The Maxwell Geismar collection includes manuscripts, correspondence, printed material, legal material, financial material, photographs, audio, memorabilia, and other items.
Manuscripts by Geismar in the collection include A Girl Grows Up (unpublished novel, 1938); Writers in Crisis: The American Novel, 1925-1940 (1942); The Portable Thomas Wolfe, edited by Geismar (1946); The Last of the Provincials: The American Novel, 1915-1925 (1947); Theodore Dreiser’s Sister Carrie, edited by Geismar (1949); Herman Melville’s Moby Dick, edited by Geismar (1949); Rebels and Ancestors: The American Novel, 1890-1915 (1953); The Whitman Reader, edited by Geismar (1955); American Moderns: From Rebellion to Conformity (1960); a collection of Jack London’s short stories, edited by Geismar (1960); a collection of Sherwood Anderson’s short stories, edited by Geismar (1962); Henry James and the Jacobites (1963); introductions to Herman Melville’s Billy Budd and Benito Cereno (1965); proofs of the introduction to Marian Cox’s memoir The Sphinx Wore an Orchid (1967); Unfinished Business: the James M. Rosenberg Papers, edited with a preface by Geismar (1967); the introduction to Eldridge Cleaver’s Soul on Ice (1968), along with a typed draft and proofs of the complete work; the introduction to New Masses: An Anthology of the Rebel Thirties, edited by Joseph North (1969); Mark Twain: An American Prophet (1970); Ring Lardner and the Portrait of Folly (1972); Mark Twain and the Three R's: Race, Religion, Revolution and Related Matters, edited by Geismar (1973); The Higher Animals: A Mark Twain Bestiary, edited by Geismar (1976); Geismar’s posthumously-published autobiography Reluctant Radical (2003); and numerous articles, essays, book reviews, lectures, speeches, political statements, introductions, and prefaces.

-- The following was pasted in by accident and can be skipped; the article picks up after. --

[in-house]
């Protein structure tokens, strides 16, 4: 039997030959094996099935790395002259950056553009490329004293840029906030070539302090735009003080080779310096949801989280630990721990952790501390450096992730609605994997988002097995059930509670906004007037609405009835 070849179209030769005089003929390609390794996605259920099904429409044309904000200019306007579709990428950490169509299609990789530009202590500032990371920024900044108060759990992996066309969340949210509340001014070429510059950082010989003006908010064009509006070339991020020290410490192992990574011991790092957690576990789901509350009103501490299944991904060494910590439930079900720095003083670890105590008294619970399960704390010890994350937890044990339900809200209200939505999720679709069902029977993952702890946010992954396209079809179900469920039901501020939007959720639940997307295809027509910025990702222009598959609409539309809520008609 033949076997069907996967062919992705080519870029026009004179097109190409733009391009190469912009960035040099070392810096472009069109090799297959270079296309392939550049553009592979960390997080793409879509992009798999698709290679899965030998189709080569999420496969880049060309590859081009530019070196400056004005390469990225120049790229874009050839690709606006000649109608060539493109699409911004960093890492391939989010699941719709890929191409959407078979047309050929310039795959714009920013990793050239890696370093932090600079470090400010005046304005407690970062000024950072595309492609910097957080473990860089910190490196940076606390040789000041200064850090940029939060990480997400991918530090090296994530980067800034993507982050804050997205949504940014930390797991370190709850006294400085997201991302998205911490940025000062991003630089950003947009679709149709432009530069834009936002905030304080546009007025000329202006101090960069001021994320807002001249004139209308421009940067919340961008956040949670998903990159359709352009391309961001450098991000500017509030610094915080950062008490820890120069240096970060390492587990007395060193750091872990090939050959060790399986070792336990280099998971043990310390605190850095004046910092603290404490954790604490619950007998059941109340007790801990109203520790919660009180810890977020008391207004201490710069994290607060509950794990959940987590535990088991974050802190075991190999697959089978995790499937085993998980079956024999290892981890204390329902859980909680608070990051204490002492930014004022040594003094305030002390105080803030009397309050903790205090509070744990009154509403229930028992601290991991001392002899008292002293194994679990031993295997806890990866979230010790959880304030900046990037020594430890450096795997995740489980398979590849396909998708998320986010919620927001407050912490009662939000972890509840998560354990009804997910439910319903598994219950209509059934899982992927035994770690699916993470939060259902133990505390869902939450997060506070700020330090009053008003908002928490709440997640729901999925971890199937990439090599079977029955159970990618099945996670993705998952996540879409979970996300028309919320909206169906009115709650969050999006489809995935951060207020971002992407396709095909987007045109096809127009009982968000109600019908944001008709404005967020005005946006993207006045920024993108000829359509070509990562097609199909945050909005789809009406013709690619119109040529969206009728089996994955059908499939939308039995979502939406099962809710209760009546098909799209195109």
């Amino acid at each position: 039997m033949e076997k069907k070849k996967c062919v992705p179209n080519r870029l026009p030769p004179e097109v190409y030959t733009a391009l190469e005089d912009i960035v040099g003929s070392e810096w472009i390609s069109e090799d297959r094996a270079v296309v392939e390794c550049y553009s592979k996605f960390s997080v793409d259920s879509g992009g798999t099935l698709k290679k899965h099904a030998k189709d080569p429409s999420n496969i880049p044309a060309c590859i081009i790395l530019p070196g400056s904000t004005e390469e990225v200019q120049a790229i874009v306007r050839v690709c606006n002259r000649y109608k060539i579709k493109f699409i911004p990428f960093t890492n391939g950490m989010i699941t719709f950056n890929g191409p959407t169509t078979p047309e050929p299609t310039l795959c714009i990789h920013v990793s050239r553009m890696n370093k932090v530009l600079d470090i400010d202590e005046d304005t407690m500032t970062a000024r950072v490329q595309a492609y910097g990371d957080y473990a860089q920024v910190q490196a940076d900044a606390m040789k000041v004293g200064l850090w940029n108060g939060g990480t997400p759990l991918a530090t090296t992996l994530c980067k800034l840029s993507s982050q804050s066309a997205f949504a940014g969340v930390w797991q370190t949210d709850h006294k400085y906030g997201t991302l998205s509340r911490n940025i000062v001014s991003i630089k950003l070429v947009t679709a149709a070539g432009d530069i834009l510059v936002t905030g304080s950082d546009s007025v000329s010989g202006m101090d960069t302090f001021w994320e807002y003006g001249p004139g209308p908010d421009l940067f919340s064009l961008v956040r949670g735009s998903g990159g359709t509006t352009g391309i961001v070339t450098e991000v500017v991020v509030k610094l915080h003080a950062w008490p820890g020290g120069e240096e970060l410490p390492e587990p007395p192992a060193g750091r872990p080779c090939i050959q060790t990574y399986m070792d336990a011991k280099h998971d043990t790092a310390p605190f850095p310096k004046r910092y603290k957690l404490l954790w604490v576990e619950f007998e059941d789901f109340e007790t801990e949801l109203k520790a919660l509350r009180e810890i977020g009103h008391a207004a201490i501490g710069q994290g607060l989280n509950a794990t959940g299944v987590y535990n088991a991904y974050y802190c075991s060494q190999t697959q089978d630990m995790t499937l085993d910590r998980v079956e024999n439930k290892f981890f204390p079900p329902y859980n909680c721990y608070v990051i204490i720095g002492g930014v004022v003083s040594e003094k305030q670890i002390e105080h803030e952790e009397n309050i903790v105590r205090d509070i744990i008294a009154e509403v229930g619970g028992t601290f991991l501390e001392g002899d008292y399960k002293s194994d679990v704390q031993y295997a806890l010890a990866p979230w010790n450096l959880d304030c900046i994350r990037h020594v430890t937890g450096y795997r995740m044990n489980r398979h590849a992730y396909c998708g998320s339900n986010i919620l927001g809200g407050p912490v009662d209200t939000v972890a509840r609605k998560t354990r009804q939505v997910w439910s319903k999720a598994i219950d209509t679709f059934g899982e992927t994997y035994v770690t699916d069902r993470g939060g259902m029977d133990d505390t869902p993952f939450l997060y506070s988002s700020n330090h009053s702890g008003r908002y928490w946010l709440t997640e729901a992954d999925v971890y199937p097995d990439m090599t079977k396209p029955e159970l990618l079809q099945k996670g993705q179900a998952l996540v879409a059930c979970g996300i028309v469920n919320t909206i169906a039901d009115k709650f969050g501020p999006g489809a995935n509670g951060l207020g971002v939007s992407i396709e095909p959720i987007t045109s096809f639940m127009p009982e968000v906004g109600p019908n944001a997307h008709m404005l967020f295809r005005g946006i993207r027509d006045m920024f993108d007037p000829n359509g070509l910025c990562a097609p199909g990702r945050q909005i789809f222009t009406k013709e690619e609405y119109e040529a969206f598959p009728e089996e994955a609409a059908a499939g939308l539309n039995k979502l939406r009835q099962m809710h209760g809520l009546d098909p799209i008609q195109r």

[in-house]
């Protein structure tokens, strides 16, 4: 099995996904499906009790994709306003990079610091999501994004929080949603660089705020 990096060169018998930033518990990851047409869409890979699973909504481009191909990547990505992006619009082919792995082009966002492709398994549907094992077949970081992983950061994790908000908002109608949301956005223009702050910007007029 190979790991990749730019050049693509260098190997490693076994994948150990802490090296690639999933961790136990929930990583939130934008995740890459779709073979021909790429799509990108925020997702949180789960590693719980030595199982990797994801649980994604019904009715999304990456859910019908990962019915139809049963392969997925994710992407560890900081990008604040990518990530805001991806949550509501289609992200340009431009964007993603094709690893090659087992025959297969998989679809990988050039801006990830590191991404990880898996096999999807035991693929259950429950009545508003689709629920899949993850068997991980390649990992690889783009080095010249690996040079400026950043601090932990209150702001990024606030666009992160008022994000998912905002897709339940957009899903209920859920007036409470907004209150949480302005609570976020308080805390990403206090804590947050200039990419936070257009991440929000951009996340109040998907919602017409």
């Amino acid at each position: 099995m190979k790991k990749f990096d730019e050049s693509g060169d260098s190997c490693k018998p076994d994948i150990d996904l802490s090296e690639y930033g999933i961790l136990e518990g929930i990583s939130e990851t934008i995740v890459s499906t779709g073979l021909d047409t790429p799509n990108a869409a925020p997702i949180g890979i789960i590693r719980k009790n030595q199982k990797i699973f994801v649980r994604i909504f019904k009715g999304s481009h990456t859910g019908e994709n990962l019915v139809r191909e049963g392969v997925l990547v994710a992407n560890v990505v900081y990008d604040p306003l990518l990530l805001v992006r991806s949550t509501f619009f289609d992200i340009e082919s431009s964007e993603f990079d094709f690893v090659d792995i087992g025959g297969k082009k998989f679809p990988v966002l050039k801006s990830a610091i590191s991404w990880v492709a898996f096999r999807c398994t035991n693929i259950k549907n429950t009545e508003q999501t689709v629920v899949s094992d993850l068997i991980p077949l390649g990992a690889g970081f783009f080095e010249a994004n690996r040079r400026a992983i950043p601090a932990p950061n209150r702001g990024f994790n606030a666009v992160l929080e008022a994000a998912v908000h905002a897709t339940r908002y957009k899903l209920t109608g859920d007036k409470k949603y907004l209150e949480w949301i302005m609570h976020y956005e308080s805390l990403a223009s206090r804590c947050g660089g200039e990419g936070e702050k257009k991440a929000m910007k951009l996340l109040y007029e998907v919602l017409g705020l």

The collection also includes the writings of Geismar’s family. Manuscripts by son Peter Geismar include his biography of Frantz Fanon, titled Fanon (1970), as well as an unproduced film treatment. Also present is his dissertation for Columbia University (1966) and an unfinished book-length expansion of that work, as well as several articles (regarding Algeria, Charles De Gaulle, Frantz Fanon, Latin America, Vietnam, and other subjects), book reviews, and school papers and notes. Most of this material is unpublished.
Manuscripts by wife Anne Geismar in the collection include her book-length memoir Here I Am (unpublished, 2003-2005), as well as her research material and notes; her afterword to Reluctant Radical; book reviews for Critic’s Choice ; her short memoir of John Howard Griffin; and other items. The collection also includes some articles by daughter Katie Seiden, an artist, for The Gazetteer.
Many manuscripts in the collection are from various authors who sent either their drafts or proofs to Geismar for him to critique, edit, and/or review. These works include Tunc, by Lawrence Durrell (1968); Islands in the Stream, by Ernest Hemingway (1970); Being Geniuses Together, by Robert McAlmon (1968); The Right of Revolution, by Truman Nelson (1968); Go Down Dead, by Shane Stevens (1966); The Experimental Novel, collected essays by Emile Zola (1964); Notes from a Sea Diary (1965) and The Last Carousel, by Nelson Algren; “Fiction: The Flashlight,” short story by Eldridge Cleaver; The American Inquisition, by Cedric Belfrage (1973); various poetry and prose by Robert Bonazzi; several books by Jakov Lind (1964-1972); Nothing Ever Breaks Except the Heart, by Kay Boyle (1966); The John Howard Griffin Reader, edited by Bradford Daniel (Houghton Mifflin, 1967); Forgive My Grief, by Penn Jones, Jr. (1966); Go to the Widow-Maker (1966) and The Ice Cream Headache (1967), by James Jones; The First Circle, by Aleksander Solzhenitsyn, translated by Thomas Whitney (1968); Tana de Gamez’s introduction to Carlos Frongui’s The Twelve ; Hear the Wind Blow! by John Beecher; a biography of Mai Skelly Dresser, by Vera Dreiser; Van Wyck Brooks and the Problem of American Culture, by Jane Hoopes; Straitjacket, by Edita Morris (1978); several poems by various authors; and other items.